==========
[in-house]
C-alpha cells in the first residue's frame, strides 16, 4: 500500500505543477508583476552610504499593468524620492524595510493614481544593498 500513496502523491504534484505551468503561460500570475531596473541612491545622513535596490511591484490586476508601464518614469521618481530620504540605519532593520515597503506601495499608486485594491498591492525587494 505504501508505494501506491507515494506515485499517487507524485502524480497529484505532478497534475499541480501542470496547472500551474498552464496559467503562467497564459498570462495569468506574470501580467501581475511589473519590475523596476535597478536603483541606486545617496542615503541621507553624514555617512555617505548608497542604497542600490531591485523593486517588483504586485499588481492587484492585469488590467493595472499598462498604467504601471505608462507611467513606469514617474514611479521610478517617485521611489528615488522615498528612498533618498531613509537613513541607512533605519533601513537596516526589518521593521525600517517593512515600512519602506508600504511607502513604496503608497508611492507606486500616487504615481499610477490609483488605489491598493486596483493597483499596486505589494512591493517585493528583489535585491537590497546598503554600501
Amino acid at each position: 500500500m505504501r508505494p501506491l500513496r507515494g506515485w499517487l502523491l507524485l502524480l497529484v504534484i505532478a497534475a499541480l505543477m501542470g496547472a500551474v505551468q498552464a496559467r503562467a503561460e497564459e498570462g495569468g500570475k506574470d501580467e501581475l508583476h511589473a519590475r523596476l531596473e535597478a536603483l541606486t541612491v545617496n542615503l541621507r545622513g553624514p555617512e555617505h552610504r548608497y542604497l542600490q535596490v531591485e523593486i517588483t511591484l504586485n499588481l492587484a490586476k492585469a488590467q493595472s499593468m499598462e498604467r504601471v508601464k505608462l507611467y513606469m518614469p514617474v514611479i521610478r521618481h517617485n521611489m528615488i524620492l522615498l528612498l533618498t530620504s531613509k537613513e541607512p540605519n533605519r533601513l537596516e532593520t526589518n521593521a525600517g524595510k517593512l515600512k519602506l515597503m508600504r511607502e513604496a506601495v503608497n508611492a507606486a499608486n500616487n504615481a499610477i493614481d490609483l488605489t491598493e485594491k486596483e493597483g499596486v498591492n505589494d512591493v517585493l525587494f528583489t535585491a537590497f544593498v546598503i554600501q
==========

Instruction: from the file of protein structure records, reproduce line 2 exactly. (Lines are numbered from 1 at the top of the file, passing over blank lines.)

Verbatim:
C-alpha cells in the first residue's frame, strides 16, 4: 500500500505543477508583476552610504499593468524620492524595510493614481544593498 500513496502523491504534484505551468503561460500570475531596473541612491545622513535596490511591484490586476508601464518614469521618481530620504540605519532593520515597503506601495499608486485594491498591492525587494 505504501508505494501506491507515494506515485499517487507524485502524480497529484505532478497534475499541480501542470496547472500551474498552464496559467503562467497564459498570462495569468506574470501580467501581475511589473519590475523596476535597478536603483541606486545617496542615503541621507553624514555617512555617505548608497542604497542600490531591485523593486517588483504586485499588481492587484492585469488590467493595472499598462498604467504601471505608462507611467513606469514617474514611479521610478517617485521611489528615488522615498528612498533618498531613509537613513541607512533605519533601513537596516526589518521593521525600517517593512515600512519602506508600504511607502513604496503608497508611492507606486500616487504615481499610477490609483488605489491598493486596483493597483499596486505589494512591493517585493528583489535585491537590497546598503554600501